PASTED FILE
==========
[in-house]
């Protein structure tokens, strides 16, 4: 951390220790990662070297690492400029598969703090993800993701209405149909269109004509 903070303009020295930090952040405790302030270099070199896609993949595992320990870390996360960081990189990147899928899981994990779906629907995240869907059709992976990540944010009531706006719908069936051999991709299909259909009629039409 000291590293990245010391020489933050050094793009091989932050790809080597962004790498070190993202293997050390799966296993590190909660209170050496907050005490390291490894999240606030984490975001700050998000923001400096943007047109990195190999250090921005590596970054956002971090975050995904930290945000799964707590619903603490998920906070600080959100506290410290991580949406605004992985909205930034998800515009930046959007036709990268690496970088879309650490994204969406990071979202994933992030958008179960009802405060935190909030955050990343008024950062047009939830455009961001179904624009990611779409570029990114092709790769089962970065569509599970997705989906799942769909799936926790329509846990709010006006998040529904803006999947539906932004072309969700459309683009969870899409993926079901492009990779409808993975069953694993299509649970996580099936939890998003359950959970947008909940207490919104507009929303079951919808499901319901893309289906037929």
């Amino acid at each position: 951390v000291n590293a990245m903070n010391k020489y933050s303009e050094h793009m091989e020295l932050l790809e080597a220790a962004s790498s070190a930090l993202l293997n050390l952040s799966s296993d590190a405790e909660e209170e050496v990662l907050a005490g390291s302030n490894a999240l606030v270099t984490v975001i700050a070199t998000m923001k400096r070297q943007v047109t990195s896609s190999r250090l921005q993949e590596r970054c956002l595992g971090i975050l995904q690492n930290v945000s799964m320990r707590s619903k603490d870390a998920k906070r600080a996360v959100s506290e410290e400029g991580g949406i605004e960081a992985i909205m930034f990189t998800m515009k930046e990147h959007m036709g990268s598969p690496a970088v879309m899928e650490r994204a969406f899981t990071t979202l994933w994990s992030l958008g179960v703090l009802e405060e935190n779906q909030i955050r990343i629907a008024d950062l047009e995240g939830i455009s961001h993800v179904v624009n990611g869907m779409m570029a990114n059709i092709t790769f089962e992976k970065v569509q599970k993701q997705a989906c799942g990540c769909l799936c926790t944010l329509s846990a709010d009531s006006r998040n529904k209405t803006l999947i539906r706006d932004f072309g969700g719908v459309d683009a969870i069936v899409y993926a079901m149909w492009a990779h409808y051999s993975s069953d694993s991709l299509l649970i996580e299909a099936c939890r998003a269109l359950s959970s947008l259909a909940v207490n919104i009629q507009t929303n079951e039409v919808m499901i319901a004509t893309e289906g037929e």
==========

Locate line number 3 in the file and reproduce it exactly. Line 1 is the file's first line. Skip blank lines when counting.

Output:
């Amino acid at each position: 951390v000291n590293a990245m903070n010391k020489y933050s303009e050094h793009m091989e020295l932050l790809e080597a220790a962004s790498s070190a930090l993202l293997n050390l952040s799966s296993d590190a405790e909660e209170e050496v990662l907050a005490g390291s302030n490894a999240l606030v270099t984490v975001i700050a070199t998000m923001k400096r070297q943007v047109t990195s896609s190999r250090l921005q993949e590596r970054c956002l595992g971090i975050l995904q690492n930290v945000s799964m320990r707590s619903k603490d870390a998920k906070r600080a996360v959100s506290e410290e400029g991580g949406i605004e960081a992985i909205m930034f990189t998800m515009k930046e990147h959007m036709g990268s598969p690496a970088v879309m899928e650490r994204a969406f899981t990071t979202l994933w994990s992030l958008g179960v703090l009802e405060e935190n779906q909030i955050r990343i629907a008024d950062l047009e995240g939830i455009s961001h993800v179904v624009n990611g869907m779409m570029a990114n059709i092709t790769f089962e992976k970065v569509q599970k993701q997705a989906c799942g990540c769909l799936c926790t944010l329509s846990a709010d009531s006006r998040n529904k209405t803006l999947i539906r706006d932004f072309g969700g719908v459309d683009a969870i069936v899409y993926a079901m149909w492009a990779h409808y051999s993975s069953d694993s991709l299509l649970i996580e299909a099936c939890r998003a269109l359950s959970s947008l259909a909940v207490n919104i009629q507009t929303n079951e039409v919808m499901i319901a004509t893309e289906g037929e």